Magic Mushrooms Busts Up Amid Renewed Interest in Psychedelics

Magic mushroom busts spiked more than three times between 2017 and 2022, according to the results of a recently published study.

Seizures of magic mushrooms have spiked over recent years as interest in the potential benefits of psychedelics including psilocybin rose, according to the results of a new study. The study, which was conducted by researchers at NYU Langone Health, New York City, and the University of Florida, Gainesville, was published this week by the journal Drug and Alcohol Dependence.

The study found that more than 1,800 pounds of psilocybin mushrooms were seized by law enforcement agencies across the nation in 2022, up from the nearly 500 pounds confiscated in 2017. The researchers found that the greatest number of seizures occurred in the Midwest (36.0%), followed by the West (33.5%). 

The West led with the most mushrooms seized by weight over the six years covered by the study, with 4,109 pounds or 42.6% of the total, followed closely by the South with 4,039 pounds or 41.8% of the shrooms confiscated. Seizures by weight peaked in 2021 when law enforcement agencies seized about 3,400 pounds of psilocybin mushrooms.

The authors of the study, which was funded by the National Institute on Drug Abuse (NIDA), believe the increase in seizures suggests that there has been a boost in the supply of psilocybin mushrooms nationwide.

“What I think the results indicate is that shroom availability has likely been increasing,” Joseph Palamar, an epidemiologist at NYU Langone Health and the main author of the new study, told NPR.

Interest In Psychedelics Growing

Nora D. Volkow, M.D., the director of NIDA, noted that the research was conducted at a time when the potential mental health benefits of psilocybin mushrooms had received significant attention. Numerous studies have shown that psilocybin may be an effective treatment for mental health conditions including anxiety, depression, substance use disorders and post-traumatic stress disorder (PTSD). 

“We are in the middle of a rapidly evolving cultural, media, and legal landscape when it comes to psychedelics, and we need data to help shape informed and appropriate public health strategies,” Volkow, who was not involved in the study, said in a statement from NIDA. “Moving forward, we must continue to track data on the availability of psychedelics, patterns in use, and associated health effects to guide efforts in promoting accurate education and reducing potential harms among people who do plan to use psychedelic drugs.”

Although the research into the benefits of psilocybin is promising, the psychedelic drug has not been approved by the U.S. Food and Drug Administration. Volkow is concerned that the progress in studying the drug will lead people to self-medicate with psilocybin.

“Psychedelic drugs have been promoted as a potential cure for many health conditions without adequate research to support these claims,” Volkow said. “There are people who are very desperate for mental health care, and there are businesses that are very eager to make money by marketing substances as treatments or cures.”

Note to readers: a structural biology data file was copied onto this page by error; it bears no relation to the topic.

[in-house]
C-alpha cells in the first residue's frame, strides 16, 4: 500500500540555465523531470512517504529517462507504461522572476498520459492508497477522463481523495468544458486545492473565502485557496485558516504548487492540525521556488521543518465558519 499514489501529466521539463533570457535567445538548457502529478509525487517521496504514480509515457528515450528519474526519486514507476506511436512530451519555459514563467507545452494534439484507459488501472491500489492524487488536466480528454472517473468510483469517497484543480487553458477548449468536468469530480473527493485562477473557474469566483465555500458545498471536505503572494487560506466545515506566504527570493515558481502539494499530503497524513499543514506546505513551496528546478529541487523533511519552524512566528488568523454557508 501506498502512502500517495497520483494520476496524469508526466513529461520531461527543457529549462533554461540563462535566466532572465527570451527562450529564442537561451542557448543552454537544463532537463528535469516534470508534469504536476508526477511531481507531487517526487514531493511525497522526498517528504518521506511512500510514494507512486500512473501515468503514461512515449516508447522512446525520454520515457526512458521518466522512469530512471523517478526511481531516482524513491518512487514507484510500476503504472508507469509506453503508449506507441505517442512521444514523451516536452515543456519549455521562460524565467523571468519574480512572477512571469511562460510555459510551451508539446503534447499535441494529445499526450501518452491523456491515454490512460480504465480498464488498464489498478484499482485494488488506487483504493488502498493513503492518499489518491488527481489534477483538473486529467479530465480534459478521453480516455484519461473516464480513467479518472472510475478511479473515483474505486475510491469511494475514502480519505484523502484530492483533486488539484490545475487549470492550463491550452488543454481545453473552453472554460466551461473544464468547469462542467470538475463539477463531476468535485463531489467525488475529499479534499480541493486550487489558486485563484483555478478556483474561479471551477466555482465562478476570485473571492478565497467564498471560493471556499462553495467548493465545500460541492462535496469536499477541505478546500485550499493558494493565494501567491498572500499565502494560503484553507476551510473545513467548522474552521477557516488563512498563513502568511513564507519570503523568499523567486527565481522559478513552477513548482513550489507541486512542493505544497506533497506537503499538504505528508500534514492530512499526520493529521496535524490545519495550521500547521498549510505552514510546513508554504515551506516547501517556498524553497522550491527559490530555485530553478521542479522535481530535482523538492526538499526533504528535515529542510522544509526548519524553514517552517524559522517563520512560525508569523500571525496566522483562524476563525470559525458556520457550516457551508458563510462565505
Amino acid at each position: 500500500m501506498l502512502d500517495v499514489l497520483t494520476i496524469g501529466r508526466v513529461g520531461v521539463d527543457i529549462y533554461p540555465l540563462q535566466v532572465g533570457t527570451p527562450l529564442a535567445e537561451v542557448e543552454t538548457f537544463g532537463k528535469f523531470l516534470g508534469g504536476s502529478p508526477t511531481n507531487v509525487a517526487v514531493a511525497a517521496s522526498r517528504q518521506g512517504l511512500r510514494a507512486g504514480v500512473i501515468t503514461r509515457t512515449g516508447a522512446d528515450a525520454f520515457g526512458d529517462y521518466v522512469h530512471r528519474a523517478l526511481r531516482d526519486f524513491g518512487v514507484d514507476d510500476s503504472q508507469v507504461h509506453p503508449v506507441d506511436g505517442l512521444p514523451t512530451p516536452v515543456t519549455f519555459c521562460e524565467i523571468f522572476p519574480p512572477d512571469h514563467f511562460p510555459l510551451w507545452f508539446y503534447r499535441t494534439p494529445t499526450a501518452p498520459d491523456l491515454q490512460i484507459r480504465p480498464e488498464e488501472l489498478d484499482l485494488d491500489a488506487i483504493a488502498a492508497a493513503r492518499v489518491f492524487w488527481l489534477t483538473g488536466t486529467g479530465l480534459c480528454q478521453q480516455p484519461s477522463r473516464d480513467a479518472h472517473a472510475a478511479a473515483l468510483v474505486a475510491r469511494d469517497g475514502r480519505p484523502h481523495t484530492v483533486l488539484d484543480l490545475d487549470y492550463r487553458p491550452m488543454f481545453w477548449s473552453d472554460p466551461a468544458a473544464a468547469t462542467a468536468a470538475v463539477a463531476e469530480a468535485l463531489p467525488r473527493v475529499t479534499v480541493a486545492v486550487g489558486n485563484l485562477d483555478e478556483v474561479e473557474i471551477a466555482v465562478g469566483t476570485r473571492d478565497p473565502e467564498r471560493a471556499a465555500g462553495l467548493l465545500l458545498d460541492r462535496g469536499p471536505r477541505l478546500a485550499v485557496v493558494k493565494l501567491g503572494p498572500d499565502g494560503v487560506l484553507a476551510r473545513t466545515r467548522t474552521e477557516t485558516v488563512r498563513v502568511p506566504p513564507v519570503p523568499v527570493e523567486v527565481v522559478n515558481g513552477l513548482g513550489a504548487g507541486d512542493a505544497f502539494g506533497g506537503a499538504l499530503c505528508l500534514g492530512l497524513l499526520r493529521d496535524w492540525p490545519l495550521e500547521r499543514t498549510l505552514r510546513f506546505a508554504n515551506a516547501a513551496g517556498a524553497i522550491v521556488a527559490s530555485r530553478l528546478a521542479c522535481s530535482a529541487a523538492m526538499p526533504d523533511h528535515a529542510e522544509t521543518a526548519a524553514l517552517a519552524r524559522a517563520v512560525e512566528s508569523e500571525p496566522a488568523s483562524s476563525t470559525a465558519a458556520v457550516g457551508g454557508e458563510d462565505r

The authors of the new study believe that all the buzz about the research into psychedelics has resulted in changing attitudes surrounding psilocybin.

“All of the positive coverage of psychedelics might be introducing the idea of using them to a new population that never really considered using them before,” Palamar told The New York Times.

Dr. Joshua S. Siegel, a psychiatrist at Washington University in St. Louis who was not involved in the study, said that the new research is “an important part of the bigger picture of where we are headed as a nation” with psychedelics. 

“It’s important to understand what’s happening in terms of the health care side of things,” Siegel added. “It’s important to understand what’s happening recreationally and legally.”

Although psilocybin mushrooms are still illegal at the federal level except for authorized research, the legal status of shrooms is changing at the state and local levels. Many municipalities across the country have adopted policies to effectively decriminalize magic mushrooms, and both Oregon and Colorado have passed legislation to decriminalize psilocybin and legalize supervised therapeutic use of the drug.

“The greatest overall weight in seizures was out west,” Palamar said. “And I don’t think it’s coincidental that that’s where a lot of the more liberal policies are starting to take effect.”

Although psilocybin therapy can have dramatic and long-lasting mental health benefits, there are risks associated with using the drug that should be considered. Siegel explained that while psychedelics are less deadly and have a lower risk of addiction than many other drugs, psilocybin can be destabilizing, particularly for people with serious mental health conditions.

“People can partly or completely lose touch with reality and behave in irrational and potentially dangerous ways,” said Siegel.

Officials note that the risk can be great, with the most dangerous cases potentially resulting in psychosis that can lead to impulsive behavior including suicide.

“We need to be aware that the use of these drugs comes at a certain cost,” said Volkow.

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